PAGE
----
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The House and Senate are in session this week.
The House will return today. Legislative business begins at 2:00 pm. Votes are postponed until 6:30 pm. There are a total of eight bills coming to the floor on suspension this week on Monday and Tuesday.
There are three rule bills on the floor this week. The first rule bill is H.J.Res. 46, which would block President Trump’s emergency declaration concerning the southern border. This joint resolution will be considered on Tuesday. The two remaining rule bills -- the Bipartisan Background Checks Act, H.R. 8, and the Enhanced Background Checks Act, H.R. 1112 -- relate to gun control. H.R. 8 will likely be considered on Wednesday, while H.R. 1112 will be likely be considered on Thursday. The House Rules Committee will meet on Monday at 5:00 pm to consider the 46 amendments filed for H.R. 8 and the 13 amendments filed for H.R. 1112 and the rules governing debate H.R. 8, H.R. 1112, and H.J.Res. 46.
H.J.Res. 46 would block the emergency declaration concerning the southern border. Section 202 of the National Emergencies Act, 50 U.S.C. 1622(a)(1), provides Congress with an avenue to terminate an emergency. Given that it has nearly 230 cosponsors, H.J.Res. 46 will almost certainly to pass the House. The joint resolution faces hurdles in the Senate, but only 51 votes are needed for passage. Should the joint resolution pass both chambers, it would be transmitted to the White House for President Trump’s signature or, most likely, veto.
H.R. 8 would require background checks on all handgun purchases and transfers. Currently, background checks are required for the vast majority of gun sales. These are instances in which an individual purchases a firearm from a gun store, which is required to have a Federal Firearms License (FFL) to sell guns. This does include most purchases at gun shows, at which a gun store may sell firearms. Private sales or transfers, such as inherited guns, aren’t subject to a background check but would be should H.R. 8 become law.
H.R. 1112 would extend the waiting period for gun purchases. Under current law, a federally licensed dealer is allowed to proceed with a sale to an individual after three business days if the FBI’s National Instant Criminal Background Check System (NICS) doesn’t flag the applicant. Most who talk about this waiting period fail to mention that there are an additional 90 days after the initial three day period in which an investigation of the delay can be conducted. If there’s cause, ATF may seize the firearm from the individual. H.R. 1112 would extend the waiting period to ten business days. If NICS doesn’t respond to the dealer, the individual would have to petition the FBI’s NICS Section. The dealer may proceed with the sale ten business days after the filing of the petition.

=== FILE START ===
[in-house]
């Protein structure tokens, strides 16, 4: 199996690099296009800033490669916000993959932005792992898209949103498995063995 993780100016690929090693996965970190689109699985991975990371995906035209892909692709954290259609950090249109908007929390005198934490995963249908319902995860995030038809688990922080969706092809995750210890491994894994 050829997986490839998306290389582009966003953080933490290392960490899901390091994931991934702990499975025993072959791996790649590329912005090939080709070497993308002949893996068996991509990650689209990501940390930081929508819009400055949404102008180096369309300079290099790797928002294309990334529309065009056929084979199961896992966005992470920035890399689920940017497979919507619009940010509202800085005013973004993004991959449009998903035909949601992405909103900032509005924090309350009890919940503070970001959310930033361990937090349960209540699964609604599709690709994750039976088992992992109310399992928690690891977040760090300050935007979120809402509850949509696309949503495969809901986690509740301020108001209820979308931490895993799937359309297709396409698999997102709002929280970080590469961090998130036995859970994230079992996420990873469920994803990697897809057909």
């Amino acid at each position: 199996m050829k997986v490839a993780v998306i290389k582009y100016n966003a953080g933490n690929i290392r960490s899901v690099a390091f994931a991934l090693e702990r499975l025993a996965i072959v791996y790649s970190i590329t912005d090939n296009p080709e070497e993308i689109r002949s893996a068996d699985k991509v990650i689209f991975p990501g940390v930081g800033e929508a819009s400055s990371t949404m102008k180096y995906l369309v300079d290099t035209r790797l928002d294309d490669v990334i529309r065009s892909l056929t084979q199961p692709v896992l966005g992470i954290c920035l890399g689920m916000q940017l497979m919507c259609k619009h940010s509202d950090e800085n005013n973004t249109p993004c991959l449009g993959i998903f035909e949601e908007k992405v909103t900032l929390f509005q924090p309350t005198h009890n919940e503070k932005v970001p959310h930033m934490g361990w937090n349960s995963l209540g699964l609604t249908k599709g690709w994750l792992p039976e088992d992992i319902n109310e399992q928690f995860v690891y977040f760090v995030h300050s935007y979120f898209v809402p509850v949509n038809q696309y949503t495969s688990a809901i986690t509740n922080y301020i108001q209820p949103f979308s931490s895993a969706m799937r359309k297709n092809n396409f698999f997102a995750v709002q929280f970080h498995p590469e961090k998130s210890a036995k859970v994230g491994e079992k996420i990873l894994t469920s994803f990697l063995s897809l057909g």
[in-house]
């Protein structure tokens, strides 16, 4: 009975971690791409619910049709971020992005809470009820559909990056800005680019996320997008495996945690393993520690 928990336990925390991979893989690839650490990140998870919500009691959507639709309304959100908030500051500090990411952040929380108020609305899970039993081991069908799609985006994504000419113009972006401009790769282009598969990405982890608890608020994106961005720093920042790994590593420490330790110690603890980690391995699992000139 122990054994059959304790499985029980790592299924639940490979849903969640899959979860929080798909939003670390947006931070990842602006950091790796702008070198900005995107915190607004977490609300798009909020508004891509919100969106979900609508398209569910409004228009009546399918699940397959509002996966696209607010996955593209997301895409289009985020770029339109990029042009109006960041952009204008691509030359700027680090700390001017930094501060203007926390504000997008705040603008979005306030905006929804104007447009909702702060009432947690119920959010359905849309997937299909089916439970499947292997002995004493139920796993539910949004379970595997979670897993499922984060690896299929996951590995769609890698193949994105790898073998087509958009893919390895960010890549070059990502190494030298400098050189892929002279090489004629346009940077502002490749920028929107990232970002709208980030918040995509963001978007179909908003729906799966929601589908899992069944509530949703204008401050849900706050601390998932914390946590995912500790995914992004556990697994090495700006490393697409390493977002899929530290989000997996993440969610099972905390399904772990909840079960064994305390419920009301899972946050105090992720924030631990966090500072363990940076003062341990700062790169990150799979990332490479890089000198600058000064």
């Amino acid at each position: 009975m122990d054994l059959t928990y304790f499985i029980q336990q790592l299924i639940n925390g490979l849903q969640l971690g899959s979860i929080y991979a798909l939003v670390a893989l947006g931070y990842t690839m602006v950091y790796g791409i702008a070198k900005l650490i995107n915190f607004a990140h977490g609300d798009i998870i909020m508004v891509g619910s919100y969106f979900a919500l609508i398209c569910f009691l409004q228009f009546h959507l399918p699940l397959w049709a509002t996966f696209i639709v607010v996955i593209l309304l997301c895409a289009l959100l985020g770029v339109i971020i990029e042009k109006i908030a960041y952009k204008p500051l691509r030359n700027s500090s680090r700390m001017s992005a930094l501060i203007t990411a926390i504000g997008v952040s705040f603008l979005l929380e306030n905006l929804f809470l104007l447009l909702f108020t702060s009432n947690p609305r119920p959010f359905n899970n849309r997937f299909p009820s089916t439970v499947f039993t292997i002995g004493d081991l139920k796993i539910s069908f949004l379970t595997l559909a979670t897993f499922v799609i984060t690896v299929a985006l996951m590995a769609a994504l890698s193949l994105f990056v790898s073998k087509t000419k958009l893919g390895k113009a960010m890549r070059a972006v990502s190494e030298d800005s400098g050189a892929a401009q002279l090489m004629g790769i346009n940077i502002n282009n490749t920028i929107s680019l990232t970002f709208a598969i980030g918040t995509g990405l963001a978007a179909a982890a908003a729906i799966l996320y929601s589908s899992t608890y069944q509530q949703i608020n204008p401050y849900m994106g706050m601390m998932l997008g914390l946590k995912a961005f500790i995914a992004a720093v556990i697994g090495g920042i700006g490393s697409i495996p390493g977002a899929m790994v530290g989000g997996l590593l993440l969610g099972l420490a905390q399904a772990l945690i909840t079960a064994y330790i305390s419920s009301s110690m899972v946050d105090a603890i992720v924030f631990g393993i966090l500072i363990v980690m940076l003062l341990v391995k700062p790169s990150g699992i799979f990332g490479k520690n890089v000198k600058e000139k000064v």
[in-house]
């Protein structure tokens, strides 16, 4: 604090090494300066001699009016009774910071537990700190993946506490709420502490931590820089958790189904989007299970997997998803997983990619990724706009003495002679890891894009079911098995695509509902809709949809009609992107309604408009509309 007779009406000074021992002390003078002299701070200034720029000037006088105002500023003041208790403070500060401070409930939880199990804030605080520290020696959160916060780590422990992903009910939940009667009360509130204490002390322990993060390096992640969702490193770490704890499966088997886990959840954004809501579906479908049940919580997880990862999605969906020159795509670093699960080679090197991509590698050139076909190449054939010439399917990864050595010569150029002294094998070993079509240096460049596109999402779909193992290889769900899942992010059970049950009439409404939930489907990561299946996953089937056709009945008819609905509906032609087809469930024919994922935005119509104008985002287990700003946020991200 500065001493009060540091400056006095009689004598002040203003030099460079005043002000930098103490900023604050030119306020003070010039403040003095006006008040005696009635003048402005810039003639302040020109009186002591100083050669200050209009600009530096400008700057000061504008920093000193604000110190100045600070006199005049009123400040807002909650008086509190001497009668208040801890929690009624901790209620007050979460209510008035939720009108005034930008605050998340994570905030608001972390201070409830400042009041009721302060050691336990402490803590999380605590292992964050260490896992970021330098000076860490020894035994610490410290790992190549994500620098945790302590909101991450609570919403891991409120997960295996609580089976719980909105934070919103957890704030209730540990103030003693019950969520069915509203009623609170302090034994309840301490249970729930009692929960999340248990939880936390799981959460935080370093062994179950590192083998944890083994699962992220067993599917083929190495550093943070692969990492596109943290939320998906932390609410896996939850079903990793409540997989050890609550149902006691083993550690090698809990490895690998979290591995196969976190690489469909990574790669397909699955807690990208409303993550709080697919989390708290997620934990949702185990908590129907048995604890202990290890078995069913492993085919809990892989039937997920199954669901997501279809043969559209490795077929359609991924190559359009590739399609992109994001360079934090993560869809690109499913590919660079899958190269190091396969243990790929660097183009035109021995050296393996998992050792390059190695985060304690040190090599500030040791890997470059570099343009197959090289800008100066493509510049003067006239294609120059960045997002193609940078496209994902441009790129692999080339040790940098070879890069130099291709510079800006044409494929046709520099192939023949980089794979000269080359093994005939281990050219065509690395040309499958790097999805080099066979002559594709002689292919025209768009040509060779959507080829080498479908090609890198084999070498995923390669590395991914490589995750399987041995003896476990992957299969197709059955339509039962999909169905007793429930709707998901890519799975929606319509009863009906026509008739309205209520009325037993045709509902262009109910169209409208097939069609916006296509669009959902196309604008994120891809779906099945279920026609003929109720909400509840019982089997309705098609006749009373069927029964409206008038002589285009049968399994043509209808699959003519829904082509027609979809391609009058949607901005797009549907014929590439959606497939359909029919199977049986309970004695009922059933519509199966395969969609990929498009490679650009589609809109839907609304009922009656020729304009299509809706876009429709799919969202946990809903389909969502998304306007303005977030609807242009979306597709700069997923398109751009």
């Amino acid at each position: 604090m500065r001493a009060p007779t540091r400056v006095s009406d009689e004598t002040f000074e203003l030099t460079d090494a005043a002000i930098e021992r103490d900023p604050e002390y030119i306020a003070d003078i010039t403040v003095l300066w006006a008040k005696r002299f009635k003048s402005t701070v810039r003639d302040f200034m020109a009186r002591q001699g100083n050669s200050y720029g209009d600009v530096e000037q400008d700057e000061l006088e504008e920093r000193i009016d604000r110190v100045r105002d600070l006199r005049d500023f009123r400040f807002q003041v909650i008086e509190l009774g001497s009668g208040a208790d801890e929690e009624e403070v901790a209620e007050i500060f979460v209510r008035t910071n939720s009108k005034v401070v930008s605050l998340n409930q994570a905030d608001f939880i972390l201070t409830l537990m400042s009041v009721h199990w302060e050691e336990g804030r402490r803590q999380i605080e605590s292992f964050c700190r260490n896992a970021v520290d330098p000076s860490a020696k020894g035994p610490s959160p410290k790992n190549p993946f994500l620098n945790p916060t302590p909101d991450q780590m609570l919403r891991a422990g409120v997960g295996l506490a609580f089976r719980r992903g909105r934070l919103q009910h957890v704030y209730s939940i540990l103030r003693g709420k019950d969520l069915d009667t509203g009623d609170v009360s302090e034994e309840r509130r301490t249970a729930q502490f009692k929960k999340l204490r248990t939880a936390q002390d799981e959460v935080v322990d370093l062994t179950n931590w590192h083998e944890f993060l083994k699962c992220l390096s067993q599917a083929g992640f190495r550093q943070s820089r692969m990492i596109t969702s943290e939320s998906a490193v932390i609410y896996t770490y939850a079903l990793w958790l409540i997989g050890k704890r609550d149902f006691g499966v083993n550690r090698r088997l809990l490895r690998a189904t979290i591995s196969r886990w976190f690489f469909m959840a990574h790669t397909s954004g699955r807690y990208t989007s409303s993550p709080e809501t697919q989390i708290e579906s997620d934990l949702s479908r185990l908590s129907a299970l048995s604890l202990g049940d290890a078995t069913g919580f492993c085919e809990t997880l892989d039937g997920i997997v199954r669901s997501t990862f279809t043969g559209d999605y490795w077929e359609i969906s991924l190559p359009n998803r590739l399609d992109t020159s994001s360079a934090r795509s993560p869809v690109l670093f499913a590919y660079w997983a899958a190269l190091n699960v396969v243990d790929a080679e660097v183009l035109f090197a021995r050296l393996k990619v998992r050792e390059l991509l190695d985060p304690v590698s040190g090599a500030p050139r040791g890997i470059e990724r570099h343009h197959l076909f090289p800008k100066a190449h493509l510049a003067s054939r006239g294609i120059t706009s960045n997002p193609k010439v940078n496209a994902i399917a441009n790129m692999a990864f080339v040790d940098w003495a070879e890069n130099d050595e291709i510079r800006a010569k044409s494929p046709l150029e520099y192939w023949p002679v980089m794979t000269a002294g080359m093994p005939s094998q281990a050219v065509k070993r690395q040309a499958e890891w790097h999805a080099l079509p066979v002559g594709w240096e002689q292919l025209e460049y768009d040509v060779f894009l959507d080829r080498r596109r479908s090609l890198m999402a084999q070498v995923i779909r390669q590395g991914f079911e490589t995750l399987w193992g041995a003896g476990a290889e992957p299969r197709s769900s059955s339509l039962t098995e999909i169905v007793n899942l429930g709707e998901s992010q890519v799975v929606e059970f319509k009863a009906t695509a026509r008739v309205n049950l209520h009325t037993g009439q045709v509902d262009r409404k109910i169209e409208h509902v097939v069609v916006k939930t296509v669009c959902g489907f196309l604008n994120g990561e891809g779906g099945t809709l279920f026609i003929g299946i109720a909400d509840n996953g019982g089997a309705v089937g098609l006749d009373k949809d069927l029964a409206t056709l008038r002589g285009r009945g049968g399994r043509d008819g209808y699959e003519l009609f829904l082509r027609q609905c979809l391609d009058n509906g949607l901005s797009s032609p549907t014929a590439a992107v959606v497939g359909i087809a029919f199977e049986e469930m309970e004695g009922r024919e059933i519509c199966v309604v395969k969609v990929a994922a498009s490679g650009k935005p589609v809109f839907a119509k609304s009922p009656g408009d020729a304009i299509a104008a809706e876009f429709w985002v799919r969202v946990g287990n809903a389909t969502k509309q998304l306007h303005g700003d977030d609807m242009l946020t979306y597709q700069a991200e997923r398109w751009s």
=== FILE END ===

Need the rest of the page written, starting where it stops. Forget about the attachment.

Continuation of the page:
Here’s the kicker. The NICS background check is good for only 30 calendar days. H.R. 1112 doesn’t extend that period. If an individual seeking to purchase the firearm waits too long to submit his or her petition or there are holidays in between, the process has to begin all over again and could end with the same result.
The so-called “For the People Act,” H.R. 1, is scheduled to be marked up by the House Administration Committee on Tuesday at 1:00 pm. Last week, a coalition of more than 30 organizations, including FreedomWorks, sent a letter in opposition to H.R. 1 to Speaker Nancy Pelosi (D-Calif.), House Minority Leader Kevin McCarthy (R-Calif.), Senate Majority Leader Mitch McConnell (R-Ky.), and Senate Minority Leader Chuck Schumer (D-N.Y.). H.R. 1 is truly one of the worst bills Congress has considered in some time. Find out why here.
The committee schedule for the week is here.
The Senate returns today at 3:00 pm. Sen. Deb Fischer (R-Neb.) will deliver George Washington’s farewell address. This is a tradition that has been done every year in the Senate since 1896. After the conclusion of the speech, the Senate will resume consideration of the Born-Alive Abortion Survivors Protection Act, S. 311. Majority Leader Mitch McConnell (R-Ky.) filed cloture the motion to proceed before the Senate recessed. Around 5:30 pm, the Senate will vote on the cloture motion on the motion to proceed.
Before the recess, Leader McConnell filed cloture on four nominees. Given the slow pace of the confirmation process for nominees, it’s likely that the consideration of at least a couple of these nominees will spill over to next week. The Senate will consider the nominees in the following order.
The Senate Judiciary Committee (SJC) didn’t markup the nomination of Neomi Rao to the D.C. Circuit before the recess. Originally scheduled for February 14, Rao and the other two nominees schedule for markup were held. SJC hasn’t rescheduled the markup.
The committee schedule for the week is here.